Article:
Commissioner for Trade Phil Hogan commented: “The EU-Korea trade agreement has produced large economic gains for both sides. However, defending core values such as the environment or workers’ rights is just as important for the EU. Our Korean partners have yet to fulfil some of their core commitments on labour rights. We are open for dialogue but we also have to ensure that where we agreed on certain rules, those rules are enforced. That’s why we triggered this procedure and are expecting now its prompt results.”
This second phase of the dispute settlement procedure under the Trade and Sustainable Development Chapter of the EU-Korea trade agreement opens after previous efforts – including formal government consultations in January 2019 – failed to provide a satisfactory solution.
In the EU-Korea trade agreement, both sides committed to respect international labour rights standards. This includes the ratification and effective implementation of fundamental International Labour Organization (ILO) conventions, as well as setting domestic legal guarantees on the freedom of association and the right to collective bargaining.
The EU considers that, eight years into the entry into force of the agreement, the actions taken by Korea to implement these provisions remain insufficient.
In October this year, the government of Korea submitted a proposal in the National Assembly for the ratification of three out of four outstanding fundamental ILO Conventions and of the bills for necessary labour reforms. However, the National Assembly has not taken any formal steps to discuss or vote on these bills. The EU continues to encourage the authorities of Korea to find the necessary domestic consensus to adapt Korean standards to the required international norms.
Since the outcome of these efforts by the government of Korea remains uncertain, the EU found it appropriate to request a panel of experts to examine the matters that have not been satisfactory addressed through government consultations.
The EU has been stepping up its efforts to ensure that its trading partners fulfil their trade and sustainable development commitments. This objective was also set out in the 15-Point TSD Action Plan of February 2018.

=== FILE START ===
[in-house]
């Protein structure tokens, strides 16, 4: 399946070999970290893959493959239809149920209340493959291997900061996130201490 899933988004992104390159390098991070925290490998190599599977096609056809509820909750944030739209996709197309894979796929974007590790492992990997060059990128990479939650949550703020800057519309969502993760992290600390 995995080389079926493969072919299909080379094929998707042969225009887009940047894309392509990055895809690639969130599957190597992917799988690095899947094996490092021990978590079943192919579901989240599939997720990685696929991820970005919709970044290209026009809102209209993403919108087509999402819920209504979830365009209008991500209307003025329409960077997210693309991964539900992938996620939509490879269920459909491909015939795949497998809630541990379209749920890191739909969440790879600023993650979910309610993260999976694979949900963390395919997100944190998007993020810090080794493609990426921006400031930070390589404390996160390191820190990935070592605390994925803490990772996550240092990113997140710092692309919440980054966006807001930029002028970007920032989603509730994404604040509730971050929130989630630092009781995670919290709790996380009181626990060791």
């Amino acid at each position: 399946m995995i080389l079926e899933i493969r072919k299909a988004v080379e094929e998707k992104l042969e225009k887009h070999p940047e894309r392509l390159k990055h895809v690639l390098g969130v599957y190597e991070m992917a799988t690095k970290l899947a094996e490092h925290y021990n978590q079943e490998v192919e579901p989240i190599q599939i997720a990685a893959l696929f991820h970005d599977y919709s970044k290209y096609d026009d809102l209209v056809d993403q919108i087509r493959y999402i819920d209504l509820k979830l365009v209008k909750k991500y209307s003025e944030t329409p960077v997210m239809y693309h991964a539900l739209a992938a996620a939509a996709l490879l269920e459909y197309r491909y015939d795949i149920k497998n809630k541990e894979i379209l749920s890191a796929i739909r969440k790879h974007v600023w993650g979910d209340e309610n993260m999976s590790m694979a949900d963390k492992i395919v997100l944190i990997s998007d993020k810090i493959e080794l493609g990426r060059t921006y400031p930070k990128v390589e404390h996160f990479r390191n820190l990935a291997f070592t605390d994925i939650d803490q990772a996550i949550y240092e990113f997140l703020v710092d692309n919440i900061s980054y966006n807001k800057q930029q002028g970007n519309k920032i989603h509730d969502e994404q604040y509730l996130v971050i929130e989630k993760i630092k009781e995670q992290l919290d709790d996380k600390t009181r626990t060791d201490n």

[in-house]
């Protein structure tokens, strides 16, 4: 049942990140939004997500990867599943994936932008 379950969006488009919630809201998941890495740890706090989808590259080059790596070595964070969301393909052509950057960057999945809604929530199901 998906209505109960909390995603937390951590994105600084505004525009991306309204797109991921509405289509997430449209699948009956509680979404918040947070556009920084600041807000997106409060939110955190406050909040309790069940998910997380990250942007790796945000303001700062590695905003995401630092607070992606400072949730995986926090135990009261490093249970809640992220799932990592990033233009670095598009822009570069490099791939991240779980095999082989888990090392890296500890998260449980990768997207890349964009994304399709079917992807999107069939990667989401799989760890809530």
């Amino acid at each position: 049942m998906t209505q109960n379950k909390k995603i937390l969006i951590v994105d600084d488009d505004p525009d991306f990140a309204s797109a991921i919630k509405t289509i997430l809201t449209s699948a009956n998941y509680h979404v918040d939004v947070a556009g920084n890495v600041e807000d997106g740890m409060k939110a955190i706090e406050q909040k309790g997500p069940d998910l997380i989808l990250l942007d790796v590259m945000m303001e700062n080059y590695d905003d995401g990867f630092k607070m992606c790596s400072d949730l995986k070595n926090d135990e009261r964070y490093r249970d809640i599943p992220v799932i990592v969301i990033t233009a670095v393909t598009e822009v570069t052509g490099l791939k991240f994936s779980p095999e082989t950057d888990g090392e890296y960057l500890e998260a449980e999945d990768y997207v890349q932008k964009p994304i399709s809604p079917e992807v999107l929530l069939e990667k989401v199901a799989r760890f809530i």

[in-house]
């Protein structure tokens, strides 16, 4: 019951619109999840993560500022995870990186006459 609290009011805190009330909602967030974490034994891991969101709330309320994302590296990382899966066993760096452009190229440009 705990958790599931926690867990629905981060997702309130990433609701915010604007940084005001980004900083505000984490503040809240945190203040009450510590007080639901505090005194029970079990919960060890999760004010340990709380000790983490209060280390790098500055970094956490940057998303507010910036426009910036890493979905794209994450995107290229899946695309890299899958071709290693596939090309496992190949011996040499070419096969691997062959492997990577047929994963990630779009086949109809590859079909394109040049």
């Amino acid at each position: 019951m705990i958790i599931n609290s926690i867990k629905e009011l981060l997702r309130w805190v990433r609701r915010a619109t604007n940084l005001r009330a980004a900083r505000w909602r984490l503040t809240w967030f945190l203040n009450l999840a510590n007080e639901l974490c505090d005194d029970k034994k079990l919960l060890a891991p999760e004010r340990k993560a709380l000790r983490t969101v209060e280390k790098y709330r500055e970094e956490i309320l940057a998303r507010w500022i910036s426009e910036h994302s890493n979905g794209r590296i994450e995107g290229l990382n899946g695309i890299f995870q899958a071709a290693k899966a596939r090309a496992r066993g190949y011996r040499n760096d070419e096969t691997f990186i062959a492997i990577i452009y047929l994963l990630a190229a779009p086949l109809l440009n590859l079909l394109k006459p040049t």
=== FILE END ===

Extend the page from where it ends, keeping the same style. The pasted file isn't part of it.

The EU-Korea trade agreement is the EU’s first ‘new generation’ comprehensive trade agreement that includes a trade and sustainable development chapter, with a number of labour and environmental commitments based on multilateral standards and agreements.
After finding that the Republic of Korea had not complied with its labour rights-related commitments under the trade agreement, the EU requested formal consultations with the government of the Republic of Korea in December 2018. After formal consultations did not lead to the desired outcome, in July 2019 the EU requested to set up a panel of independent experts.
For more information
- Procedural information related to the EU-Korea dispute settlement on labour
- Consultation request and related press release
- Panel request
- Trade and Sustainable Development Chapter of the EU-Korea Trade Agreement
- Code of Conduct for Members of Arbitration Panels and Mediators
- More information on trade and sustainable development
- Paskelbimo data
- 19 gruodis 2019
- Prekybos generalinis direktoratas
- Country or region
- South Korea
- Trade topics
- Dispute settlementSustainable development
- Dispute settlement
- Bilateral disputes